#HerStory Q&A with Maria Ressa
4 min Q&A
Our first #HerStory interview is with Maria Ressa, a journalist, author, and CEO of media organization Rappler. In this interview she shares what it’s like working on the front lines of journalism in the Philippines, the importance of speaking up in the face of corruption, and how social media can better challenge misinformation.
Maria: I think it’s an incredible time to be a journalist in the Philippines, because the mission of journalism has never been as important as it is today. At the same time, um, I’ve posted bail eight times in about three months, I've been arrested twice in five weeks, and the Philippine government has filed 11 cases in 14 months against us, but we will keep going.
I was born in the Philippines but when martial law was declared in 1972 my family moved to Toms River, New Jersey. I grew up here, went to college at Princeton. After graduation, I wanted to try to figure out who I was and where I belonged, so I got a fellowship to go back to the Philippines for a year. That was in 1986, the year of the People Power revolt, which sparked global movements for democracy.
When I turned 40 [in 2003], I gave myself a deadline to choose where home is. At that point, as a journalist in the Philippines, we were building everything. It was endemic corruption [and] awfully weak institutions. Journalists had some of the highest credibility ratings. People turned to newsrooms and journalists because institutions didn't work. So when I turned 40, I chose the Philippines.
I fell into it. I originally studied medicine before switching to English. Then I had the Fulbright scholarship to go back to the Philippines and that changed my life. I never left. I ran the bureau for CNN for a decade in Manila and then moved and opened up a bureau in Jakarta for another decade. It was the most amazing time.
My longest relationship, aside from my parents, is with journalism. The standards and ethics, the values and principles, the mission; it's important in the world today and even more important since the creation of journalism and the distribution of journalism have been splintered and social media platforms now own the distribution. Facts are getting watered down and are constantly under attack. Lies are masquerading as truth. If you can't tell the difference between fact and fiction, democracy all around the world just gets weaker.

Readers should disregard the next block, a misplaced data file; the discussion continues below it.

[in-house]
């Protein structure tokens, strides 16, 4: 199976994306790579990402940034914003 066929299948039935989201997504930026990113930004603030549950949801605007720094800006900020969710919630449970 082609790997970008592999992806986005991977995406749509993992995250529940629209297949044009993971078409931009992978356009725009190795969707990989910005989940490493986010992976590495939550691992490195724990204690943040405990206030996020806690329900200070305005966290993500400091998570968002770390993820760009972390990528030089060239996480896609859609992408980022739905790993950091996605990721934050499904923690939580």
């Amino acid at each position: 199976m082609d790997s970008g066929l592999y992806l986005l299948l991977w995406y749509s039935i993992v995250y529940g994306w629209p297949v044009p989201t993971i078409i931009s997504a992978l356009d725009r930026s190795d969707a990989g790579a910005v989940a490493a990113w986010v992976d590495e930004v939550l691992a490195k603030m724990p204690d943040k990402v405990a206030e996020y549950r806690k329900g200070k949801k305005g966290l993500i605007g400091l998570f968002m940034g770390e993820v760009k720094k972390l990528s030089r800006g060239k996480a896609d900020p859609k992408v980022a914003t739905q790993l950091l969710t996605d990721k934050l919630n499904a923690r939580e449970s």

I think like any journalist, Twitter is our social media of choice — it’s my defacto email. Rappler couldn't have been built without social media. One of the reasons I continue to work closely with social media platforms is in countries like the Philippines, in the global south where institutions are weak, the promise of empowerment is true. Governments and corporations are so powerful in our part of the world — you need social media to give people a voice.
There are so many in so many different countries. One of the things I like is how [on Twitter] you automatically have a global platform. This is fundamental. It’s changed the way we look at the world. The fact that I can just Direct Message Kara Swisher in LA or Carol Cadwalladr in the UK at the same time also means that lies in one country can spread instantaneously to another country. So I think it's positive and negative, like everything. And I think that this global reach [means] the global social media platforms have immense potential to do good.
What I’d love to see from Twitter is strong action. This is an age where the people who know the internet — the people who know the technology — should come together. Social media allows us to come together in ways that have never been possible before, but we need to get rid of the toxic sludge, the lies, the attacks
The testosterone levels, the hate, the politics of hate that grows out of these information operations — this is not a world women would build. So maybe more women should be at the forefront.